Will the real estate market boom in 2017 or will there be a recession? Will more Americans make a beeline for their mortgage brokers or will they run away from homeownership in droves? We surveyed the predictions to see if we could figure out where the market is headed. Depending on which experts you ask and which side of the market you find yourself on, you might have cause for concern or reasons for optimism.
The Pessimistic View: A Seller’s Nightmare
If you’re a seller or investor, rising real estate prices are great news. Perhaps that’s why industry insiders have rejoiced over the past few years, which have seen home prices soar. Those same people, however, may not be smiling in the coming year.
A Cautious Forecast – Indeed, some market analysts are worried. While the price of an average home increased substantially between 2015 and 2016, that upward trend may not survive the coming year, say industry watchers. According to one survey conducted by PricewaterhouseCoopers (PwC) in conjunction with the Urban Land Institute (ULI), confidence is down among real estate professionals. Six months ago, 84 percent expressed hope for the future; now that number stands at only 69 percent.
Even more telling: Over 50 percent fear that recession will hit the overall market by late 2017, and some are worried that real estate will once again be a major force in that decline. That’s because income doesn’t seem to be growing as fast as housing prices, and that is putting downward pressure on the market. Some analysts even predict that the current price increase of 3.7 will slow to 1.7 percent in 2017, and to a mere 0.8 percent in 2019. If the predictions are true, then current homeowners may see their best hope of selling big disappear before their eyes.
The Optimistic View: A Buyer’s Dream
What is bad news for sellers is, of course, wonderful news for buyers. For years high prices have deterred people, particularly young people and first-time buyers, from purchasing that new home. Those days may soon be over, and that will make securing a loan from a mortgage company easier than it has been in years. Younger Americans, in particular, may find themselves in a better position to get pre-approval for a first-time home.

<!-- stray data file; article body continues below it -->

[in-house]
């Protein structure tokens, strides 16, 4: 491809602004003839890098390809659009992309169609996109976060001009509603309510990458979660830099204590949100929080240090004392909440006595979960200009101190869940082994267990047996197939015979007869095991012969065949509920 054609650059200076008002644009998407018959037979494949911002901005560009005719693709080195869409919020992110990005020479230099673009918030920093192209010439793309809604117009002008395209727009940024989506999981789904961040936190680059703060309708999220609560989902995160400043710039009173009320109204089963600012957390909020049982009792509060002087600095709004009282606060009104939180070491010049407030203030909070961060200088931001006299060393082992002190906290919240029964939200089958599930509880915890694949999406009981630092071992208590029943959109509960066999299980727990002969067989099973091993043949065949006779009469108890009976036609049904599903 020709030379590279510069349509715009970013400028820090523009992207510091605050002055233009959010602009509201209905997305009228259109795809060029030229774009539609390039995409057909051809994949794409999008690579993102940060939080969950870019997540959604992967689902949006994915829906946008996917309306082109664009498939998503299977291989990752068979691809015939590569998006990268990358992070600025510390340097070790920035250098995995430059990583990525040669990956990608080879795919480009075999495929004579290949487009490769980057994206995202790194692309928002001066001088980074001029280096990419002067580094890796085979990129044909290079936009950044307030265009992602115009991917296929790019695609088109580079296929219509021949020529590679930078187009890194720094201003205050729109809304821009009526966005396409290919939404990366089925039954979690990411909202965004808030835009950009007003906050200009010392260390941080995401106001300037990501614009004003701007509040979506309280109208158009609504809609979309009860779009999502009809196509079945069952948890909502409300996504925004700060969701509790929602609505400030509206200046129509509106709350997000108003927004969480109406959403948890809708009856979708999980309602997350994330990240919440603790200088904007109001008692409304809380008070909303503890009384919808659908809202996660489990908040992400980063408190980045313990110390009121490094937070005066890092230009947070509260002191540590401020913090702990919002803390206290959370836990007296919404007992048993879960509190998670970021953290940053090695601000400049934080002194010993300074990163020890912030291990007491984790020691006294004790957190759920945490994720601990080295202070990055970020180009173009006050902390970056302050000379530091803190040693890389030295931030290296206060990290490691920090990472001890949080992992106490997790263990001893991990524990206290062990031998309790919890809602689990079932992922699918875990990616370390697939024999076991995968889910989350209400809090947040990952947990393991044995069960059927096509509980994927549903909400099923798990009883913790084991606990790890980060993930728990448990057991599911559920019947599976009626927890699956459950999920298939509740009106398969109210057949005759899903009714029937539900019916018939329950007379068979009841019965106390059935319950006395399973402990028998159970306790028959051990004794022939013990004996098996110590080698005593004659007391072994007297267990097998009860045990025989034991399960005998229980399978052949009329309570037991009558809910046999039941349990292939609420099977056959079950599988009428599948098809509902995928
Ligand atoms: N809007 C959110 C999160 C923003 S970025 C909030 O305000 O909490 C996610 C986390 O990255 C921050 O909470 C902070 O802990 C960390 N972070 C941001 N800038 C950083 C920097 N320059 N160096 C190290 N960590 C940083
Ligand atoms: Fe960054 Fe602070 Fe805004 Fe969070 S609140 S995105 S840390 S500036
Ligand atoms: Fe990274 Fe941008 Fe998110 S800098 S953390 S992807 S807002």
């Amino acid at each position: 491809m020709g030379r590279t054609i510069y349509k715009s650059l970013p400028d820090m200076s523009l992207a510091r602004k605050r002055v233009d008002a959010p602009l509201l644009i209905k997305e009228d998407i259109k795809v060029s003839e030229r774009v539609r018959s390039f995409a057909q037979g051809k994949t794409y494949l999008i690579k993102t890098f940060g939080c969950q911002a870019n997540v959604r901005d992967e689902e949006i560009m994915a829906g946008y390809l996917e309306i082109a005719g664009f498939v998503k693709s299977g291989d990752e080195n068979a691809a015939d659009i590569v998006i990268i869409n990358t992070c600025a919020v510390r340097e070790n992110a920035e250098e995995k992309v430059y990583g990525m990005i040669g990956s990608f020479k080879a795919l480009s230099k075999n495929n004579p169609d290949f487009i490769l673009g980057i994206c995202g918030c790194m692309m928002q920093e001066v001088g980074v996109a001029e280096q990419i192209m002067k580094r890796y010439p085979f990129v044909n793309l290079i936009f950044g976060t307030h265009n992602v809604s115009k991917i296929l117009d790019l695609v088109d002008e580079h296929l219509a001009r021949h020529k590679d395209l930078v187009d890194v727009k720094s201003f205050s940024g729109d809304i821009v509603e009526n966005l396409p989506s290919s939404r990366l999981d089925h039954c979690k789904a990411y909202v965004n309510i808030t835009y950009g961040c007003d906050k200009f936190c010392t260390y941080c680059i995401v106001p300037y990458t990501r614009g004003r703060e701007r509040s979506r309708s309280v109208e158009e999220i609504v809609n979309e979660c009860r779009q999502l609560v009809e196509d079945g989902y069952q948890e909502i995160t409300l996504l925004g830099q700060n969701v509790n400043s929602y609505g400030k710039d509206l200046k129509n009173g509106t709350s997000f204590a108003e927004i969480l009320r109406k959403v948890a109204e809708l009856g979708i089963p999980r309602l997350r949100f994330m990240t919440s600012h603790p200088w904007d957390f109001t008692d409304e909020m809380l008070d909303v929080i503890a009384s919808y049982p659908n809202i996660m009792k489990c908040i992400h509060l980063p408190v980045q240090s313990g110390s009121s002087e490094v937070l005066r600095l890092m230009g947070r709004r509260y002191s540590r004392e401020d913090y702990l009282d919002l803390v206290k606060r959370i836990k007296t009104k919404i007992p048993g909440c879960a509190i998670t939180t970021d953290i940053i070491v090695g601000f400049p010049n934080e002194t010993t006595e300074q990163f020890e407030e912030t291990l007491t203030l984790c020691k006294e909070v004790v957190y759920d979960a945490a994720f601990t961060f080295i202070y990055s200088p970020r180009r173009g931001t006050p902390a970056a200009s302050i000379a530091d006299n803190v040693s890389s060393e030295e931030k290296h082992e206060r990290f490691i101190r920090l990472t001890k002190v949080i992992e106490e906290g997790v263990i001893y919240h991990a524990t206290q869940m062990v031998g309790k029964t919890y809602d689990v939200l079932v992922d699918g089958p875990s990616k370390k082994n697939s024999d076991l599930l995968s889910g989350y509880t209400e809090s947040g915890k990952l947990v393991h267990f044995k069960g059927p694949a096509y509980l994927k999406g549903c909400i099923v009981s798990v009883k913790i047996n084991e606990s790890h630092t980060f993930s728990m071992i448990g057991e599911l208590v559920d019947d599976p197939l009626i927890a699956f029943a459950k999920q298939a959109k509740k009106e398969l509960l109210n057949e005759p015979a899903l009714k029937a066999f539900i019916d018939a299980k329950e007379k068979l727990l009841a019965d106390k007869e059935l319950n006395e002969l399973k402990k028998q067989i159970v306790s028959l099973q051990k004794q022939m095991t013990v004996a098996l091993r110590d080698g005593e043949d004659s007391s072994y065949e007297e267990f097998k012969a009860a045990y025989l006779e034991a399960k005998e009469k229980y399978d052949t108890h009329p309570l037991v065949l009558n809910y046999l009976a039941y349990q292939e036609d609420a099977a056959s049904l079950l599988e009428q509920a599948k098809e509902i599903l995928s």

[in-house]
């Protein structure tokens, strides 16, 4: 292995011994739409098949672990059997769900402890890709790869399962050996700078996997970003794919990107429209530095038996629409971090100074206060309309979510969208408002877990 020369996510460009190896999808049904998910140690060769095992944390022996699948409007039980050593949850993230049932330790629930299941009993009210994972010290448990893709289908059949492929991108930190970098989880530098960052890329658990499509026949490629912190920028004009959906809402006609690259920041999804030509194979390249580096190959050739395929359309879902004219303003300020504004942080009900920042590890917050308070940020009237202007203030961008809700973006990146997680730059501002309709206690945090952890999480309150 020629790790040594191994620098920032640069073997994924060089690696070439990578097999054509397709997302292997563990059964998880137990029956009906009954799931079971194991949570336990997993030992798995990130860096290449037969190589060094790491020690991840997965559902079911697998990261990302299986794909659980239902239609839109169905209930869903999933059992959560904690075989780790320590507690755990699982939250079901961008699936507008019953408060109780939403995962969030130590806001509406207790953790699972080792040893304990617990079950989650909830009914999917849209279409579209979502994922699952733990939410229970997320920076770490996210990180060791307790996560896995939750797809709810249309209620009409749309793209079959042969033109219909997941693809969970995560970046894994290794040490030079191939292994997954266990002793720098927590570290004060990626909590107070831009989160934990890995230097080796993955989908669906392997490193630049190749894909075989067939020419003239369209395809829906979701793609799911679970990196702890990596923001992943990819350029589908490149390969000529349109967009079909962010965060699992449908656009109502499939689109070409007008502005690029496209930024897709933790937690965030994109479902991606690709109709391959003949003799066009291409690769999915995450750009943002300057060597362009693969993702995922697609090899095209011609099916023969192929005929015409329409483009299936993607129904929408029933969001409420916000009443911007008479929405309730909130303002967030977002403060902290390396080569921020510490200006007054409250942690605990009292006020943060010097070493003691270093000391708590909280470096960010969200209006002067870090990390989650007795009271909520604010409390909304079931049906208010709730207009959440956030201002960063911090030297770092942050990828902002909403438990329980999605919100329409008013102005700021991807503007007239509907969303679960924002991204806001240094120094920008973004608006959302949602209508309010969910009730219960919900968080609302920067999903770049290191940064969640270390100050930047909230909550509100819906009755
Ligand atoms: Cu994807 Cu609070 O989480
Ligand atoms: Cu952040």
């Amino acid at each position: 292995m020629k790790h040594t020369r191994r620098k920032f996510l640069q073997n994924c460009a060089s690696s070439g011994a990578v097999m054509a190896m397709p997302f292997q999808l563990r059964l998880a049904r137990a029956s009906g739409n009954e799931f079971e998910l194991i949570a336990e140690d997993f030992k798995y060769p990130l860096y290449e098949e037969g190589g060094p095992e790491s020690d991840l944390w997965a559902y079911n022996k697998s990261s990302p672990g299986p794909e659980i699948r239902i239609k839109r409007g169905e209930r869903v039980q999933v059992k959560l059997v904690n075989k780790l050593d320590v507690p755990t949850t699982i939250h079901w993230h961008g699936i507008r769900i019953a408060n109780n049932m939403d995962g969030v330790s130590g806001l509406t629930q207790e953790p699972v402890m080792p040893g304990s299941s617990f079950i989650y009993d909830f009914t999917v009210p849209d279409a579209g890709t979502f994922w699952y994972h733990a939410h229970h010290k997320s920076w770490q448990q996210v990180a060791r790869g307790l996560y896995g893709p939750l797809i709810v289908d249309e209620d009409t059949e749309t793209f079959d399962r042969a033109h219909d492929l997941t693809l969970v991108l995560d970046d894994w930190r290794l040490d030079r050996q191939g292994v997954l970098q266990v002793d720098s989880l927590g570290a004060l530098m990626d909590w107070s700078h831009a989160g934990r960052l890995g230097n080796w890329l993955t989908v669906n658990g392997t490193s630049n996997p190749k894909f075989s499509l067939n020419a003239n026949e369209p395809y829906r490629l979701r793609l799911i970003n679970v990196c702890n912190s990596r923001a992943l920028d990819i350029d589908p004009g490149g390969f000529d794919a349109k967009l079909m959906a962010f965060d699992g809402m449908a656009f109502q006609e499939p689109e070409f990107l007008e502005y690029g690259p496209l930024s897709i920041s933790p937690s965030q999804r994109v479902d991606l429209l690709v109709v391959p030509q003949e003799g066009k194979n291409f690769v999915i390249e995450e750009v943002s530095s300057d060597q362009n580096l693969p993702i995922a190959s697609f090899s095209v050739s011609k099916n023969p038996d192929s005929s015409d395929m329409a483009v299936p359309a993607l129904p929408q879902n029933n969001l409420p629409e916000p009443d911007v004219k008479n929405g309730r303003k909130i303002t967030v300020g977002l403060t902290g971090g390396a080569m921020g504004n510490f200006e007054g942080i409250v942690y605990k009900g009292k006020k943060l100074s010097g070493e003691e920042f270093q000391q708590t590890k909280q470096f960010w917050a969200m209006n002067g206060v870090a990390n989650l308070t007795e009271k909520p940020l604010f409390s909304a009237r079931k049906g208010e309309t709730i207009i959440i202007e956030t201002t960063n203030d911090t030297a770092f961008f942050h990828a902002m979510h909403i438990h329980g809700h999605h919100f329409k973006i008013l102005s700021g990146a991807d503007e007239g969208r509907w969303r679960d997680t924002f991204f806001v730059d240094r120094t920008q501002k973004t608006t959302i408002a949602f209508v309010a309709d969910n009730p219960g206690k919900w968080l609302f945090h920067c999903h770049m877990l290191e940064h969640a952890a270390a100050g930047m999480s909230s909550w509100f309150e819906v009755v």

The benefits aren’t limited to buyers, though; investors and real estate professionals may also enjoy some of the advantages of a price decrease for at least two reasons.
A Market Expansion – First, the overall housing market should expand, with new units going up and new homeowners coming out of the woodwork. A greater number of new developments, particularly new single-family housing units, may mean an increase the long-term average growth rate, according to a report conducted by the Urban Land Institute (ULI) Center for Capital Markets and Real Estate. That might be good for everyone.
A Bubble Vaccine – The second flip side to all the fretting is the long-term effect of cautious investing. Since tempered expectations have a tendency to curb any giddiness, the risk of inflated prices is significantly lower. Without inflated prices, there can be no bubble, and, without a bubble, there can be no recession-causing bursts in the housing market.
Ironically, the very fears that are creating downward pressure on the market may prove to be a boon in the long run. Add to that the influx of foreign investment money that has accompanied current global instability, and there may be reason for everyone to celebrate.
Planning for the Future
Of course, markets are notoriously hard to predict, and everything could change between now and January, let alone now and this time next year. That being said, it’s always good to keep an ear to the ground and understand what the experts are saying.
If they’re right, you’ll want to be in a position to take advantage of lower prices. That means starting to search for the right home early enough so you can jump when the time is right. In the meantime, visit A and N Mortgage today to start learning about the mortgage process or to fill out an online mortgage application.